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Tuesday, 31 October, 2000, 01:01 GMT
Fish food poisoning breakthrough
Eating barracuda can lead to ciguatera poisoning
Scientists may have uncovered a treatment for a bizarre illness triggered by eating certain exotic fish.

Ciguatera can be likened to some types of shellfish poisoning, in that it is caused by naturally occurring toxins which are not destroyed by cooking.

The toxin which causes ciguatera is found occasionally in predatory reef fish such as jack, grouper, barracuda and snapper.

We now have the potential for a simple bedside test

Dr Ritchie Shoemaker

Up to a million cases of the illness are reported worldwide each year, although it is hard to diagnose, so there may be more which have not been identified, or even mislabelled by doctors.

The illness generally occurs in tropical areas, but can occur anywhere the fish are imported and eaten.

Symptoms can include chronic fatigue, and other food poisoning symptoms such as upset stomach.

The tiredness can persist for years, and be joined by other neurological symptoms such as a metallic taste in the mouth, a burning sensation in the arms, and strangely, the reversal of hot and cold sensation on the skin.

The illness can also cause a loss of mental ability.


Doctors not familiar with ciguatera sometimes mistakenly give a diagnosis of chronic fatigue syndrome.

Until recently, doctors have had neither a decent test for ciguatera, or a treatment, but Dr Ritchie Shoemaker told the annual meeting of the American Society for Tropical Medicine and Hygiene both may be on the horizon.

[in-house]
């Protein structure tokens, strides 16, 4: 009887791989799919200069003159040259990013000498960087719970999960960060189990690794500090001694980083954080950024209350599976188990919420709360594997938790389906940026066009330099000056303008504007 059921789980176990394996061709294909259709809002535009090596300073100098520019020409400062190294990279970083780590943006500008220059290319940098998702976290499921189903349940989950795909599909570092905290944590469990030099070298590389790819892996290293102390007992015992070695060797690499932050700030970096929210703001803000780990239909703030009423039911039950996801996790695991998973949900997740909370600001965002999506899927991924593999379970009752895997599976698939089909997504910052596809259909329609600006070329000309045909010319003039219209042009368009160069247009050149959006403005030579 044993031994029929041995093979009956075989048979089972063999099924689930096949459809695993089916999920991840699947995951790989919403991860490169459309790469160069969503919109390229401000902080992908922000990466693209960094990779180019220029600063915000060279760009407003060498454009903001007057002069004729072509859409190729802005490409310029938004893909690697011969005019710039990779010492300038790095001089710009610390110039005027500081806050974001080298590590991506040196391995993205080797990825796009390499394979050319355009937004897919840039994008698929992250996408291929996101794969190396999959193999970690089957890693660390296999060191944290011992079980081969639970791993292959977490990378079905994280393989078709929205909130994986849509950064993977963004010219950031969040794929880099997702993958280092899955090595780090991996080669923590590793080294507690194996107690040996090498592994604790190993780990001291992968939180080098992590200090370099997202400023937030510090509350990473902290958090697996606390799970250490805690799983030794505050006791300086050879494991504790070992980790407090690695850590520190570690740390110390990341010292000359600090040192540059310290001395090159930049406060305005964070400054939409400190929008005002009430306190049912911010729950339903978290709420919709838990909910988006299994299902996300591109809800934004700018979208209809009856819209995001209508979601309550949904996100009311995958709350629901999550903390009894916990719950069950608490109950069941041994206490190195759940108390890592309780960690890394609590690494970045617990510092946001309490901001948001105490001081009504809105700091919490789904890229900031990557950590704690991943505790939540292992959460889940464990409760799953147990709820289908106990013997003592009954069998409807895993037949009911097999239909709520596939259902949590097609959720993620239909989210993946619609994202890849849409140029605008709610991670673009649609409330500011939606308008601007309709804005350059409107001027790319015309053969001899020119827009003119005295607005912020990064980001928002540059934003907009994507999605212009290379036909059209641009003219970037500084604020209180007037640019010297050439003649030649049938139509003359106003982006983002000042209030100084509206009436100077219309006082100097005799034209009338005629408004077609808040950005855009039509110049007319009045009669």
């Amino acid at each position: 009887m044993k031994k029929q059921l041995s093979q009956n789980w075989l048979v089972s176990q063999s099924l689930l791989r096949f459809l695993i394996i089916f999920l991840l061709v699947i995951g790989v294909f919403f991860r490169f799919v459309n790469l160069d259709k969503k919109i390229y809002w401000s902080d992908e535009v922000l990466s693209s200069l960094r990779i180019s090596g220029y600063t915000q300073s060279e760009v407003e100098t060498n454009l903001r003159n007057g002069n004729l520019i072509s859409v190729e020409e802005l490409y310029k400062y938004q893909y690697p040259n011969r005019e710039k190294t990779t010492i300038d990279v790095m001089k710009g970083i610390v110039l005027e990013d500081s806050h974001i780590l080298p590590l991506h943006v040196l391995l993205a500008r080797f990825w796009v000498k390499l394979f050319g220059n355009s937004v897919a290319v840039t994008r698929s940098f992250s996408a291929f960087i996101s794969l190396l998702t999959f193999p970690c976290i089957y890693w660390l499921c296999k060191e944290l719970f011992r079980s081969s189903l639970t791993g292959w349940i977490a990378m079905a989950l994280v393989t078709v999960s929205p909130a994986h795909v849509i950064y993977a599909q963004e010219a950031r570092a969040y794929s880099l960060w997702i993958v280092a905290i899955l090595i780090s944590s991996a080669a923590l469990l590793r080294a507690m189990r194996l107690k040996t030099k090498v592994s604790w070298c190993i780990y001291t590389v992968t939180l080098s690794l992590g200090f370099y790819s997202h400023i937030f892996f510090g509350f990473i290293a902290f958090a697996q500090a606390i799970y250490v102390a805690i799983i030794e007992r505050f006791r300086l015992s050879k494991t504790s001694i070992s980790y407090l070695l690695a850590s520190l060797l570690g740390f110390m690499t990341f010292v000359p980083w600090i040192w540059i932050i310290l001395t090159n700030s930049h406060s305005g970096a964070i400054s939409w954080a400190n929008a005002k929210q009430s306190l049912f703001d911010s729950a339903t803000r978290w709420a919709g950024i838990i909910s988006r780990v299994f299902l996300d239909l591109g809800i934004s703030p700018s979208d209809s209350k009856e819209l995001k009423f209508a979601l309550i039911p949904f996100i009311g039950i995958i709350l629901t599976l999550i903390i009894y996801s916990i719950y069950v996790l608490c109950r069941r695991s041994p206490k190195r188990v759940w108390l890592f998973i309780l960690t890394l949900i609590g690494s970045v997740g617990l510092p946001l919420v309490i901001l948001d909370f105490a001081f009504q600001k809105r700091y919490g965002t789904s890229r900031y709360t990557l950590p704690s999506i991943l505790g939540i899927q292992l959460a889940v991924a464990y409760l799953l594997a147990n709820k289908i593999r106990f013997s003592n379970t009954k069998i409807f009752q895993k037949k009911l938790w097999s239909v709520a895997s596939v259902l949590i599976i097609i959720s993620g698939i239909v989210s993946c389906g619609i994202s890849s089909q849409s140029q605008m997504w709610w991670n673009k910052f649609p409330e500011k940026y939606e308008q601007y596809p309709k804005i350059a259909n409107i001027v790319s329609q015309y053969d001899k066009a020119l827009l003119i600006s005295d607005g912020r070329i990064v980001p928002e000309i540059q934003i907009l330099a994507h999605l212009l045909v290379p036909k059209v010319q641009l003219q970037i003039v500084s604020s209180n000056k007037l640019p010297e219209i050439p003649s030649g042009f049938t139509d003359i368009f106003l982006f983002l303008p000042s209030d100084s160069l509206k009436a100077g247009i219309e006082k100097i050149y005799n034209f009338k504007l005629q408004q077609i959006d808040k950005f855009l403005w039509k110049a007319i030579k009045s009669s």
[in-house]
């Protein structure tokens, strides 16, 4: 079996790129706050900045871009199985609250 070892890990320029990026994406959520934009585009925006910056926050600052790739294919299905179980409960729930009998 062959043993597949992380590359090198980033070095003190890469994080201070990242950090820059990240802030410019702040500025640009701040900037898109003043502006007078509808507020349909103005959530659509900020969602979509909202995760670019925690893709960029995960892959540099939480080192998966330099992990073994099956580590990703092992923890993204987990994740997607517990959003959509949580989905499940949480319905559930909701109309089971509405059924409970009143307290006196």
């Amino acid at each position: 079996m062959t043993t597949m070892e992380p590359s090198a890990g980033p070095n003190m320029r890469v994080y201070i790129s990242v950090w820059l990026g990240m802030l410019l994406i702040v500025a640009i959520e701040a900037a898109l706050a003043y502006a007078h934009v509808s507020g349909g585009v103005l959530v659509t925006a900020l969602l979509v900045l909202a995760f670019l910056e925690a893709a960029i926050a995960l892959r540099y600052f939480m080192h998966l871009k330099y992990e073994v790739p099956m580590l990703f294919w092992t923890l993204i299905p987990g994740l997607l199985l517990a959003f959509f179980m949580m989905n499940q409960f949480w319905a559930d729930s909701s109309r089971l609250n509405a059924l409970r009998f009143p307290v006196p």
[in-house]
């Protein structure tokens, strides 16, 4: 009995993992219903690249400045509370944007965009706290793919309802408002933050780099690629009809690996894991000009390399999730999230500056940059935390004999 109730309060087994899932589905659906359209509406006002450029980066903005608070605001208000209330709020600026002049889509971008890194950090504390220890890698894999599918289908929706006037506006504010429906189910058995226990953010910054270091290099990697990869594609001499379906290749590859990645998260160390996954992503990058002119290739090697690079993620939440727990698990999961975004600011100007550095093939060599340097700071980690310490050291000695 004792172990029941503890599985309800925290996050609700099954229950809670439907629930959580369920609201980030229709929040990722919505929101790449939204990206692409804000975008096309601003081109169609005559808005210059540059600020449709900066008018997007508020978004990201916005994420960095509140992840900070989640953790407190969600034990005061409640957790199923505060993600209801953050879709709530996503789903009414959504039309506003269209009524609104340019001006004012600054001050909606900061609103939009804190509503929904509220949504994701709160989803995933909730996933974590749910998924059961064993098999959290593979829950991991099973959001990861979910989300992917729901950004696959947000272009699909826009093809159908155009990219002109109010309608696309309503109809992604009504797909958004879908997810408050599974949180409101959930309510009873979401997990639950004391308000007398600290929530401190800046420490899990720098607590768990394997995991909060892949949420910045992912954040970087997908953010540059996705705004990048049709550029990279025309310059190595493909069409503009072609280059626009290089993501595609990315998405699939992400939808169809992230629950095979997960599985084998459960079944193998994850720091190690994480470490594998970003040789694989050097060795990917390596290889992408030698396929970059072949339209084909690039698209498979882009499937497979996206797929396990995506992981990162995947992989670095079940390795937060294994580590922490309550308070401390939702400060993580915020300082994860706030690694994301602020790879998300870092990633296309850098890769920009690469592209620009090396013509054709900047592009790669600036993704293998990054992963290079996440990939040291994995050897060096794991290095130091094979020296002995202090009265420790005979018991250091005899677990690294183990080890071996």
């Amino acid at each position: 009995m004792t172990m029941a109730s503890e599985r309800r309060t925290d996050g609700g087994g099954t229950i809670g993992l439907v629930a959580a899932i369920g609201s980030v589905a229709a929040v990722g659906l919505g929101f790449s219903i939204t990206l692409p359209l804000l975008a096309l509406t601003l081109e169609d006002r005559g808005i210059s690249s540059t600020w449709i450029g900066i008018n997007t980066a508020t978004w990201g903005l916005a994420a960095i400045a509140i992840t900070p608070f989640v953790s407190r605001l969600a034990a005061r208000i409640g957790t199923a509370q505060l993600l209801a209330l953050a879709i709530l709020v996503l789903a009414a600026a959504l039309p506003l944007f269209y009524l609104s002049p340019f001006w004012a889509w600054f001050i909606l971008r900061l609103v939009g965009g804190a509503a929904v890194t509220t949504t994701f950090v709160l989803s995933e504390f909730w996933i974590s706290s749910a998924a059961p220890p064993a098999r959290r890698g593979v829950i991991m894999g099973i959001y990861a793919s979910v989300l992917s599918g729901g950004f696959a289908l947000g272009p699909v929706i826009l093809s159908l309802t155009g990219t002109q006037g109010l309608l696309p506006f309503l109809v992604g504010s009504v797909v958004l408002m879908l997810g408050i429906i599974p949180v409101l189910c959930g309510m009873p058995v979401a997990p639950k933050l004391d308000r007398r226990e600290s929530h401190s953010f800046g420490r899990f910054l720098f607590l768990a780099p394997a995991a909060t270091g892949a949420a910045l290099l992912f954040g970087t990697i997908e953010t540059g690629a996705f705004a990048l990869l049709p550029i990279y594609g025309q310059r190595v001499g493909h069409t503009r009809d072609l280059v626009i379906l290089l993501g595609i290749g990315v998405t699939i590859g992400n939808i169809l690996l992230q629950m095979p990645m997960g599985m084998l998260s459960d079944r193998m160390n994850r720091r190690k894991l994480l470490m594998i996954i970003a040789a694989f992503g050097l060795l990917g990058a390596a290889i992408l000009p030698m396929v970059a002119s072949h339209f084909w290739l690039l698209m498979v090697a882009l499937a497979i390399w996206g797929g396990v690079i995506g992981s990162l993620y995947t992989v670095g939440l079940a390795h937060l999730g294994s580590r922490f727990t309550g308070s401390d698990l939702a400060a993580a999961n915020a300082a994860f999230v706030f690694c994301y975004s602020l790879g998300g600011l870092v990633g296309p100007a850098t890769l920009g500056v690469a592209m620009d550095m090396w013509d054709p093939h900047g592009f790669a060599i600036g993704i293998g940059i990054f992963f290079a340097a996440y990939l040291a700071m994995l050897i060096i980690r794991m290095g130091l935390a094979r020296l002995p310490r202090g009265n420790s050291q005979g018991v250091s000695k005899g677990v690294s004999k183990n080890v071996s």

"The explosive onset of an acute ciguatera illness can be readily identified clinically, but there is no consistent mechanism available to confirm the diagnosis in chronic cases," said Dr Shoemaker, of the Pfiesteria Illness Center, Maryland.

He is now employing a vision test used by the US Air Force which checks the ability to discriminate between white, black and grey - the lack of which is another symptom often seen in chronic ciguatera.

He said: "We now have the potential for a simple bedside physiologic test."

In addition, a drug currently used to treat high cholesterol levels could be able to deal with the toxin which causes ciguatera.

In 10 patients tested by Dr Shoemaker, cholestyramine doses managed to correct the vision problems and end other chronic symptoms, some of which had been present for 10 years.

The "cure" took effect within only a few months of taking the drug.

The drug works because its molecular structure matches receptors on the toxin, locking them together and inactivating the poison.

A spokesman for the Public Health Laboratory Service said the illness was rare in the UK.

He said: "We see occasional cases. It mainly happens to people who have eaten imported fish, or who have returned from holidays to tropical countries."

A full clinical study of both test and drug is planned.

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